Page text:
One of today’s most pervasive criticisms of corporate behavior is that boards of directors are driven above all else by the stock market’s demands for short-term gains. As a result, they don’t give chief executive officers enough time to develop and implement long-term strategies that will drive sustained performance. New CEOs, the story goes, have two years to boost earnings per share — three if they’re lucky — before their impatient boards give them the ax.
The problem with this story is that it’s not true. The facts, revealed this year by Booz & Company’s annual study of CEO turnover at the world’s largest companies, suggest the opposite. To be sure, corporate boards have indeed become somewhat more likely to dismiss their chief executives since 2000 than in the previous decade. But there is no evidence that those boards are moving hastily to fire CEOs because of poor short-term results, according to our analysis of 10 years’ worth of data. In fact, we find that even the worst-performing CEOs face a low probability of being forced from office in the short term. Rather, the uptick in dismissals is due largely to an increase in board struggles.
Our current study of CEO turnover includes data for the world’s largest 2,500 public companies for 10 full years — 1995, 1998, and 2000 through 2007. This year’s data shows a continuation of many of the trends that emerged earlier in this decade. For example, the overall rate of CEO turnover — which includes planned successions, dismissals, and merger-related departures — was 13.8 percent in 2007, compared with 14.3 percent the year before. This slight decrease carries on a downward trend in turnover from the high in 2005 of 15.4 percent. Separately, we found that boards continue to dismiss CEOs at a higher rate in the 2000s than in the 1990s: In 2007, the global rate of CEO dismissals due to poor performance or to boardroom disagreements was 4.2 percent. This is well above the rates we observed in the 1990s, but near the average for this decade.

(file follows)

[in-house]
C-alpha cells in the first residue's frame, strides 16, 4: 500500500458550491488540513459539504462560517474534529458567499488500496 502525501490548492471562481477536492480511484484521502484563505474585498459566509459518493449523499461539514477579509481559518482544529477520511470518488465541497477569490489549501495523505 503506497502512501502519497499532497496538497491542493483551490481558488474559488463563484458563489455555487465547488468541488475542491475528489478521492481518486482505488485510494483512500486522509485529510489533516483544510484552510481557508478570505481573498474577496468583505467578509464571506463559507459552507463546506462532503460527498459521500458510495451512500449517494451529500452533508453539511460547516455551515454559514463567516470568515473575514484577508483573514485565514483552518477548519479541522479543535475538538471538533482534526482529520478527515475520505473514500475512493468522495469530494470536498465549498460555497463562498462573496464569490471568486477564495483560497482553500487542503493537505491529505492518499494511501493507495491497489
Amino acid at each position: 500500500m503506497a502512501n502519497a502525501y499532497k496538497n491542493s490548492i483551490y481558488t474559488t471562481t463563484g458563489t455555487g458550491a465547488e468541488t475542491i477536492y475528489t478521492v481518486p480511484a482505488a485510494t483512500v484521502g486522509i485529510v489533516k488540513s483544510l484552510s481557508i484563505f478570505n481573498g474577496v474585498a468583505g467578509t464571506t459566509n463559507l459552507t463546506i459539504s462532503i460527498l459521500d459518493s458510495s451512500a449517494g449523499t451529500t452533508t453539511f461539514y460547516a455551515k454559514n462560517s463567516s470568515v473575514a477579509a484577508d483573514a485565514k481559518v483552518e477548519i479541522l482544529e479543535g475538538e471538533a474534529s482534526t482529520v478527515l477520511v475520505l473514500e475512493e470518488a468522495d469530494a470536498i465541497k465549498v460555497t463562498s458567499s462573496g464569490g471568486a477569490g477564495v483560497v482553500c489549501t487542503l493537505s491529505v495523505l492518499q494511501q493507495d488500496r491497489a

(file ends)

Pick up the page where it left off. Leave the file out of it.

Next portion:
Further investigation this year, however, shows that boards have not been moving to dismiss those CEOs who deliver poor stock-price performance. Using detailed data on total shareholder returns and CEO tenure from all 10 years, we performed a comprehensive analysis of our database to ascertain for the first time whether there is any statistical relationship between substandard stock-price performance and the likelihood of a CEO’s dismissal. For all CEOs, the likelihood of being dismissed for poor performance in a given year is only 2.1 percent. Given this data, it is not surprising that the correlation between stock performance and dismissal is generally not significant. Indeed, the very worst-performing chief executives — those in the bottom decile, whose companies’ two-year stock price had fallen by 25 percent in absolute terms and whose companies had underperformed their regional industry peers by 45 percent — had only a 5.7 percent probability of termination.
The data on CEO tenure also supports our conclusion about the probability of dismissal for poor performance. If boards were increasingly replacing CEOs after two or three years of poor performance, we would see the median tenure declining. Our earlier studies found some evidence that seemed to support the hypothesis of rapid CEO replacement. However, this year, additional analysis across the full data set shows that there has been no trend toward quicker dismissal of CEOs over time. The median tenure for a CEO who left office in 2007 was 6.0 years, the same as in 1995 and the same as the average over the 10 years of our study.